Hoops Tourney Keeps Child’s Spirit Alive

We’ve all heard the phrase before, but in some situations, it seems to resonate more so than others: God works in mysterious ways.

When a family loses a child to cancer, that unfortunately is God working in a mysterious way.

From left, Vinny Flood, Father Joseph Fonti, Christopher Flood, Kevin Flood, Bob Posio and Lou Pagnotta all oversaw the successful running of the first Colin Flood Hoops for Hope Memorial Basketball Tournament at Cathedral Prep and Seminary. Photo © Jim Mancari

But to then see how that family and the local community have rebounded to turn a tragedy into a means of helping others, that is also the footprint of God’s work.

From Oct. 2 to 21, Cathedral Prep and Seminary, Elmhurst, hosted the first-ever Colin Flood Hoops for Hope Memorial Basketball Tournament. Colin was an eight-year-old boy from Middle Village who passed away on June 22, 2014, after a courageous two-and-a-half-year battle with acute lymphocytic leukemia.

He played Catholic Youth Organization (CYO) basketball at St. Adalbert’s, Elmhurst, and baseball at Our Lady of Hope, Middle Village. These two parishes’ athletic representatives – Lou Pagnotta and Bob Posio, respectively – combined to present the invitational hoops tournament.

A total of 14 bantam and rookie Division II CYO teams entered the double elimination tournament. The parishes represented were Our Lady of Hope; St. Adalbert; Sacred Heart, Glendale; St. Pancras, Glendale; Resurrection-Ascension, Rego Park; St. Joseph, Astoria; St. Joan of Arc, Jackson Heights; and St. Stanislaus Kostka, Maspeth.

“We knew he (Colin) loved basketball, and since I have ties with people who run basketball in the schools around here, we thought it would be a great thing to do,” said Kevin Flood, Colin’s father.

Colin was diagnosed on Christmas Eve 2011 at the age of six and had surgery the next day to have a port placed in his chest. Yet, throughout the entire process, he never complained and was a symbol of strength for Kevin and his other family members: his mother Jennifer and brothers Brody and Ryan.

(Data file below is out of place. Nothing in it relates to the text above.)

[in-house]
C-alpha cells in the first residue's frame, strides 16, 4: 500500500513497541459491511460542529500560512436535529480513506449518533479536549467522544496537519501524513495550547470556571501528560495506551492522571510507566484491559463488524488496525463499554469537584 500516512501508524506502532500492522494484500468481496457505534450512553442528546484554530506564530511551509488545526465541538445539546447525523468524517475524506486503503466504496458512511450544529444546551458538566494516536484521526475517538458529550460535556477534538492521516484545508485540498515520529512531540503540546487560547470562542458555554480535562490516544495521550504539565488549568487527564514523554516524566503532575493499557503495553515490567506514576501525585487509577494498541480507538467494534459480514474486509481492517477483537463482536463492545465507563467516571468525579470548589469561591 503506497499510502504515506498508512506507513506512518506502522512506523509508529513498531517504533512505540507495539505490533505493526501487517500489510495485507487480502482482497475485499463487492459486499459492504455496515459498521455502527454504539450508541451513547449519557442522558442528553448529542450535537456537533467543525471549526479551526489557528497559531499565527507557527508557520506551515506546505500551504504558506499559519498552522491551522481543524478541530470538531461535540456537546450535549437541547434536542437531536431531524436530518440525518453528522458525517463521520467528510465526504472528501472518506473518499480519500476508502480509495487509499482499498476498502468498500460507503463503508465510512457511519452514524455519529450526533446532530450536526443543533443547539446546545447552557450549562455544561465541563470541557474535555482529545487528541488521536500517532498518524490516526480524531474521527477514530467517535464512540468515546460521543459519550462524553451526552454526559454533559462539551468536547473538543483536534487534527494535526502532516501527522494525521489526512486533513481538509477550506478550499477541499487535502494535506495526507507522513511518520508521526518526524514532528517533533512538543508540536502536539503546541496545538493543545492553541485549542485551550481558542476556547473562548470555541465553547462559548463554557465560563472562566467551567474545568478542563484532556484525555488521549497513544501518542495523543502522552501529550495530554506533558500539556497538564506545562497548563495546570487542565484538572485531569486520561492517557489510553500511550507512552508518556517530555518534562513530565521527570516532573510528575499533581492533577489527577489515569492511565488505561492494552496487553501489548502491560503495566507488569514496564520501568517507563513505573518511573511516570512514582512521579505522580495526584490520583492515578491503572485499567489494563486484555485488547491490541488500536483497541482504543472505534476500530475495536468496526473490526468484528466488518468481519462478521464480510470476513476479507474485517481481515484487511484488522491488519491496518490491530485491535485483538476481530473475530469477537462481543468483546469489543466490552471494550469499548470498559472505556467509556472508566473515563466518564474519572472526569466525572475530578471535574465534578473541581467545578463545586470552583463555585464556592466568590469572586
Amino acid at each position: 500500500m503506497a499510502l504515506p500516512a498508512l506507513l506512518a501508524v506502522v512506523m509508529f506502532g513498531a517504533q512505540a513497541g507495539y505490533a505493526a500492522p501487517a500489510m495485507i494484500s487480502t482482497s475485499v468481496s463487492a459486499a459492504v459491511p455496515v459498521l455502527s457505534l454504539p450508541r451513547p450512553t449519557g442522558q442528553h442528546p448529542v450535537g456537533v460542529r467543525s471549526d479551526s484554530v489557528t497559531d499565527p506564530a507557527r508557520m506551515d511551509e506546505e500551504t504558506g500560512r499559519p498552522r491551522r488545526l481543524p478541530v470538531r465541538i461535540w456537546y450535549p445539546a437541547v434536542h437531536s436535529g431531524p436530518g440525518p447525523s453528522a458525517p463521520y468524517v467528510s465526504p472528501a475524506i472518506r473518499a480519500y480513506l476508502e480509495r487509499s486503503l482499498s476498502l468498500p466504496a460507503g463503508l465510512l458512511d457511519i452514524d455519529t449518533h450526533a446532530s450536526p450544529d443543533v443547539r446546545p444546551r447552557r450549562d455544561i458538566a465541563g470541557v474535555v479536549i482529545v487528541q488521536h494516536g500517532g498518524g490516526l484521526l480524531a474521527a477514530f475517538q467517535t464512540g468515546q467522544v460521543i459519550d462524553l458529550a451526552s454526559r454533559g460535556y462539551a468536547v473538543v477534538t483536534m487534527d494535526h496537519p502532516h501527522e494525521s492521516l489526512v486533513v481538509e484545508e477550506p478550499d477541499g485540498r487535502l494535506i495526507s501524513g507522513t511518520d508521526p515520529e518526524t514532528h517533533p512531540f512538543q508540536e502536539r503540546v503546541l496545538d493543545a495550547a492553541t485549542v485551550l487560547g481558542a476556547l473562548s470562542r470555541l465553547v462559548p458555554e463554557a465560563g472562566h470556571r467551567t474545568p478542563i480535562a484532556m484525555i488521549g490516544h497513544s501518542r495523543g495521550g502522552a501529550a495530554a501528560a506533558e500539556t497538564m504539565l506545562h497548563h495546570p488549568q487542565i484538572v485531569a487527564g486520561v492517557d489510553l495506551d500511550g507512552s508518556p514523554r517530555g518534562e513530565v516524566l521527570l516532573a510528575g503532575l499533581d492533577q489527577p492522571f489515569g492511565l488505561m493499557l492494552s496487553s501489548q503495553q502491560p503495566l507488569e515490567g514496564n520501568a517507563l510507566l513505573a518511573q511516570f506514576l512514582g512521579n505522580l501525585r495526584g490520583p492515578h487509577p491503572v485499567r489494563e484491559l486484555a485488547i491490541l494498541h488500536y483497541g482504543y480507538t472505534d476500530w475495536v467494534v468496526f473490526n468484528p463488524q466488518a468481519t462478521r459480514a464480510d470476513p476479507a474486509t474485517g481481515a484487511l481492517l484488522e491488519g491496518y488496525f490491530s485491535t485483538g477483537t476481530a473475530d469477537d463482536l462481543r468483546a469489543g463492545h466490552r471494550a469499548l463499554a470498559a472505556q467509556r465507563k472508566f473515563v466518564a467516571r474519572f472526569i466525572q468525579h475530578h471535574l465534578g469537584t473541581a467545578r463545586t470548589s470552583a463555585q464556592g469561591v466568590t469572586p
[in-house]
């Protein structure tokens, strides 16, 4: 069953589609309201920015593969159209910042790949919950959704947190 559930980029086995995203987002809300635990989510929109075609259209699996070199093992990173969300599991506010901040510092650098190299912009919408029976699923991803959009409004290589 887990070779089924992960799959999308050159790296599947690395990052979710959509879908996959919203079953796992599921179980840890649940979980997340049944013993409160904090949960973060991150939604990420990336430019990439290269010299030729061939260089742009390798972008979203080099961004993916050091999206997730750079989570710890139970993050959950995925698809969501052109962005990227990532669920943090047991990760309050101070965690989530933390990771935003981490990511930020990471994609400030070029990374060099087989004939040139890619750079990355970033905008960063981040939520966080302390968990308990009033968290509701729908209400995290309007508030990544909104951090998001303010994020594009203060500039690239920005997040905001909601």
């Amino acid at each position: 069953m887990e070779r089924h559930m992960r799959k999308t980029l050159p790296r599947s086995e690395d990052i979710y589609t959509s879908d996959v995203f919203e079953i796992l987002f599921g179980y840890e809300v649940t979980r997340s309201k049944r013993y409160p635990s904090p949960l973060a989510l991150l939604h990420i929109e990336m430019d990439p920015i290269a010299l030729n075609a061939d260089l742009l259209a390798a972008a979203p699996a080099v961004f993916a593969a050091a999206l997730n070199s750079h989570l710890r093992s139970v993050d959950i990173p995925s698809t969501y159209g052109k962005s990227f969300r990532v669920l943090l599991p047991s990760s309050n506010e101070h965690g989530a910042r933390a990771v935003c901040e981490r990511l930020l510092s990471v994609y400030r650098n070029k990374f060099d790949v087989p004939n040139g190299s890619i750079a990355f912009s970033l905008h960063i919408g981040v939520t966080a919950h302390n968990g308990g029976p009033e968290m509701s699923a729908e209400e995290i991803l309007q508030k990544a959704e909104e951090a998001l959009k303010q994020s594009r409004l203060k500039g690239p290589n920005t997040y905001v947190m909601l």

“After major liver surgery, he (Colin) was getting up and doing some silly dance and making me laugh,” said Kevin, a graduate of Archbishop Molloy H.S., Briarwood. “This went on for the whole time of two-and-a-half years.

“He had such an old soul and a genuine heart. He always cared about the other kids in the hospital that were younger and who were going through the same thing. He just had a good heart.”

To remember Colin’s memory, Cathedral Prep recently began a scholarship fund to be awarded to a young man of character attending the school. Colin’s uncle Vinny graduated Cathedral in 1986, and Vinny’s son Christopher, Colin’s cousin, is currently enrolled as a freshman.

“They are a family rooted in faith,” said Cathedral’s Rector-President Father Joseph Fonti. “Our faith is an anchor for us in the midst of life’s turbulent storms. What can be seen as probably the most vicious and violent of storms – the death of a child – that in and of itself can seem to capsize us.

“But they are a family that has faith…a faith that we process that tells us life changes at death; it doesn’t end.”

The tournament was used as a way to further fund the scholarship. Additionally, a donation was made to the St. Baldrick’s Foundation, a charity organization that helps fight pediatric cancer.

“It (the tournament) ran smoother than I could have imagined,” Kevin said. “The students here (at Cathedral) are great. They do everything and anything for us. Without their help, it would have been tough getting any volunteers, so they’ve been great.”

The Floods have been active in numerous pediatric cancer organizations, including former New York Giants head coach Tom Coughlin’s Jay Fund and the St. Jude Children’s Research Hospital.

“They’ve (the Floods) committed the rest of their lives not only to the two boys they still have but to helping others,” said Posio, the tournament’s director.

While the Flood family will never stop mourning the loss of a son and brother, they have shown their fortitude in being able to turn a tragic event into a means of raising awareness for pediatric cancer.

“I’m happy and sad because it (the tournament) is for the reason that I lost him (Colin),” Kevin said. “I took care of him and never left his side for two-and-a-half years. So this is my way of taking care of him still. Keeping his name going and getting the research done to help the next kids who are going to get cancer, that’s why we’re doing this.”

God works in mysterious ways, and we may never know for sure why exactly a child comes down with cancer.

But through the establishment of a basketball tournament and a scholarship fund in Colin’s name, the Floods hope the medical community will someday arrive at a cure.

If and when that day comes, it will be Colin smiling down upon us, knowing that it was his kind heart that inspired others in his memory.

Contact Jim Mancari via email at